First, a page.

• codespells says:

        Copying & pasting code is a skill though! Programmers do it all the time! I think searching & figuring out how to fit someone else’s code into your own is a useful skill in itself. I see where you’re coming from though! I think kids just seeing code or exploring other people’s code can cause learning outcomes!

        • Gap Gen says:

          Yeah, I copy/paste from stackoverflow regularly. I was mainly happy to have written code that was hard to naively copy because it meant I had beaten other people I knew.

        • Ergates_Antius says:

          First rule of programming in a professional environment: Find some existing code that does more or less what you want and modify it.

    • Generico says:

      What you’ve described is just step 1 of the learning process for any creative skill. First you copy, then you modify, then you create. You don’t just learn the C syntax one day and start writing your own OS the next, any more than an artist learns compositional theory and paints an original masterpiece the next day. No, first you learn to paint exactly what you see. Then you learn to use reference material to paint something a little bit different than what you see. Then (if you stick with it long enough) you learn to put your imagination on the canvas.

  5. Battlesheep says:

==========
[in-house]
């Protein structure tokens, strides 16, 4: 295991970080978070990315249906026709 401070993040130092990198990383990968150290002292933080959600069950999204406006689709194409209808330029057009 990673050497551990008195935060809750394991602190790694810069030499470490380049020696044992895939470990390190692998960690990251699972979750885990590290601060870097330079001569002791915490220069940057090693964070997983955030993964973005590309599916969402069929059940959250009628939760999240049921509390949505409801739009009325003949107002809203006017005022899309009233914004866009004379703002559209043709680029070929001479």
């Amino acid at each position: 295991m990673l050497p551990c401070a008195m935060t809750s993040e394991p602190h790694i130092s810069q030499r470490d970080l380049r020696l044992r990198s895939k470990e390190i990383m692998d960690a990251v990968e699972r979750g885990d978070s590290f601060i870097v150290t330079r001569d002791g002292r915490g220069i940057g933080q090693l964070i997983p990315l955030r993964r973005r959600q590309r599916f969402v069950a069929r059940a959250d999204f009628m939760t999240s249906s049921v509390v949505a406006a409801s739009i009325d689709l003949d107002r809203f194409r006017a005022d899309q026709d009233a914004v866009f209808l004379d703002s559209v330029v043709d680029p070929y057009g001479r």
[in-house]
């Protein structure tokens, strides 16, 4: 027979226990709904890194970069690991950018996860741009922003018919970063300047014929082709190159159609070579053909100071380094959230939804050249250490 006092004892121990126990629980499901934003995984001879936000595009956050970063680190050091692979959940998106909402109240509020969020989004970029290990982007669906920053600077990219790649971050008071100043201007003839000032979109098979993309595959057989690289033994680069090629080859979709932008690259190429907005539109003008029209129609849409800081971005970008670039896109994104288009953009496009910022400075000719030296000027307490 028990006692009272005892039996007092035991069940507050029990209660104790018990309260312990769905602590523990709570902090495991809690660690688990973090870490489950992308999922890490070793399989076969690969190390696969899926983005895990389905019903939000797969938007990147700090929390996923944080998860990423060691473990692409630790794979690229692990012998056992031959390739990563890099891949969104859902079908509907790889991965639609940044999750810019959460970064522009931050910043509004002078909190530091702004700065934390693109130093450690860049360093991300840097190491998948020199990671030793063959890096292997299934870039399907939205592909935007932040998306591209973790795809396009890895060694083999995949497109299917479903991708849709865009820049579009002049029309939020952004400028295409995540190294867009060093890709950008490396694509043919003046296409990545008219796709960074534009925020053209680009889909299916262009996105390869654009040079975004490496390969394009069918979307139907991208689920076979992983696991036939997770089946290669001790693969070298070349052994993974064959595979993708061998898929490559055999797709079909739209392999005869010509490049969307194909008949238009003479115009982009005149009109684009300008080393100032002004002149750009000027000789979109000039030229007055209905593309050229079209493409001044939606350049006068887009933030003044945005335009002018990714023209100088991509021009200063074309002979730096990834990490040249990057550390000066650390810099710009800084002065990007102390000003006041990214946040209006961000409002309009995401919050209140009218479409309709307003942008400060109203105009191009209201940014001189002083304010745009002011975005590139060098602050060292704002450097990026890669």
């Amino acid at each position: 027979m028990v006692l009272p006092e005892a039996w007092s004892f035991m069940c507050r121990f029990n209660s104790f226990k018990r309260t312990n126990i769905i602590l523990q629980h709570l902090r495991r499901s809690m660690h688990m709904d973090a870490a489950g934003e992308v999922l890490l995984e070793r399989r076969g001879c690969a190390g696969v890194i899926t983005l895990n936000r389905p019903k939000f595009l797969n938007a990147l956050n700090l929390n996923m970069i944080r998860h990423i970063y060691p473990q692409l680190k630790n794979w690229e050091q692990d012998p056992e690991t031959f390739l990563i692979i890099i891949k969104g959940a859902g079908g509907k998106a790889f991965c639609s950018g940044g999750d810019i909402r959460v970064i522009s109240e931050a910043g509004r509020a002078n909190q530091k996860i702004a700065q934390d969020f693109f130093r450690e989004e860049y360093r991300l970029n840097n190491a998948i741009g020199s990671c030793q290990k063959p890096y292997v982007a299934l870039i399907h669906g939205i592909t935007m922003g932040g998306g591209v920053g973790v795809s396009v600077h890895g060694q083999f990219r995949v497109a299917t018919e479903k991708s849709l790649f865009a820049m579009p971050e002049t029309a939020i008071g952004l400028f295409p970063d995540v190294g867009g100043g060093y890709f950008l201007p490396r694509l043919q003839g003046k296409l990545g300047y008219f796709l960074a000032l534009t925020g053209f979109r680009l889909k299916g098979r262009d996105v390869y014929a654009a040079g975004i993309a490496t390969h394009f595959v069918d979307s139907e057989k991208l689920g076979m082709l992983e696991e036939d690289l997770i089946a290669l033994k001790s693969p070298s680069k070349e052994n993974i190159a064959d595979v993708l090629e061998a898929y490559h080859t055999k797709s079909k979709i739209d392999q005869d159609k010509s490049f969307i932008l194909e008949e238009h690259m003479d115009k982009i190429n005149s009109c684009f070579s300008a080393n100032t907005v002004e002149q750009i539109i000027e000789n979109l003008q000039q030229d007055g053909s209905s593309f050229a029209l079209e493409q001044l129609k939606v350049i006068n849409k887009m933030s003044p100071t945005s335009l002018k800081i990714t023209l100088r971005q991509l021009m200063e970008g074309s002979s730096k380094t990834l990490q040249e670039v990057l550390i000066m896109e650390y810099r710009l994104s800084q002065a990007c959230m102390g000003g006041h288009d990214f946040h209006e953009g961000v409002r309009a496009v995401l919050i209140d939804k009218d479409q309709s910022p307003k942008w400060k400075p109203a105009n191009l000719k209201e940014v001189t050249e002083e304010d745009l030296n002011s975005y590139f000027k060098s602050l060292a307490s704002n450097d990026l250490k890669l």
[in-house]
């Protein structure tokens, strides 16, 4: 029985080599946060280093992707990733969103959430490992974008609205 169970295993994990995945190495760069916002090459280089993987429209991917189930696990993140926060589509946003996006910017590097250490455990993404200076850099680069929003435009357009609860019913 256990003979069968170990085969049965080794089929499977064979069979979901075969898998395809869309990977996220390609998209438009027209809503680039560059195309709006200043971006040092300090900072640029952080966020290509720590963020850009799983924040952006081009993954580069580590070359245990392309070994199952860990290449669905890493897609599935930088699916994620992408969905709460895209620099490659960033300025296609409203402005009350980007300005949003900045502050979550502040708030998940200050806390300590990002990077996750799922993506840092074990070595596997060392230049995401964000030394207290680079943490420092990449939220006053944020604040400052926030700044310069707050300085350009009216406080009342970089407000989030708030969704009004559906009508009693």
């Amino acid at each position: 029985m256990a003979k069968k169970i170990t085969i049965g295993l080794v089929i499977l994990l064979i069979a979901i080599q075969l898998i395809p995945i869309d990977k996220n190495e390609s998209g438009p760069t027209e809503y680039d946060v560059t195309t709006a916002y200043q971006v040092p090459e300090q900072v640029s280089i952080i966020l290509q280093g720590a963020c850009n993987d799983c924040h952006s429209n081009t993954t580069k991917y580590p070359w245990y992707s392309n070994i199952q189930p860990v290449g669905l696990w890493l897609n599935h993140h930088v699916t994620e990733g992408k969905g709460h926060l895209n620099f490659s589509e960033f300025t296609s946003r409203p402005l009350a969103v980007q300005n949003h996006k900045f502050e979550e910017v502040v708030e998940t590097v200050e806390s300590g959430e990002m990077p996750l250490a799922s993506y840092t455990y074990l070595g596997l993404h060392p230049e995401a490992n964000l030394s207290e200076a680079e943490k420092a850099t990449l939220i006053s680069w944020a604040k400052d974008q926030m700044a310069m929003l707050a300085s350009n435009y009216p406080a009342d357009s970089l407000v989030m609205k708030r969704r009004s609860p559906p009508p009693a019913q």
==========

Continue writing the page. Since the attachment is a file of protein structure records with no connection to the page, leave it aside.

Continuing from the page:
Well magic in programming is actually a thing: Magic

    And deep magic is especially fun: Deep magic

  6. GallonOfAlan says:

    Ah, coding in the school curriculum. As opposed to a solid grounding in ‘how to use a computer for what 99% of the population use them for;. The old ‘everyone must be coder’ thing. Noble, but wrong. It’s like saying everyone should be a concert pianist or Formula 1 mechanic. Sure, know how to drive a car and fix basic issues but leave the rest to people who know what they’re doing.

    So – the natural born coders are already doing it of their own volition and will find their own path. That leaves everyone else.

    The trick with them is to identify those with natural ability and then offer a specialised path through the education system, ending in a valued and well-paid apprenticeship. What Germany does with engineering, basically. The scatter-gun approach won’t work.

    There is also an onus on those people who provide the tools to make them simpler and more accessible. It is a very different world from sitting in your bedroom with a BBC B in 1983.

    • Gap Gen says: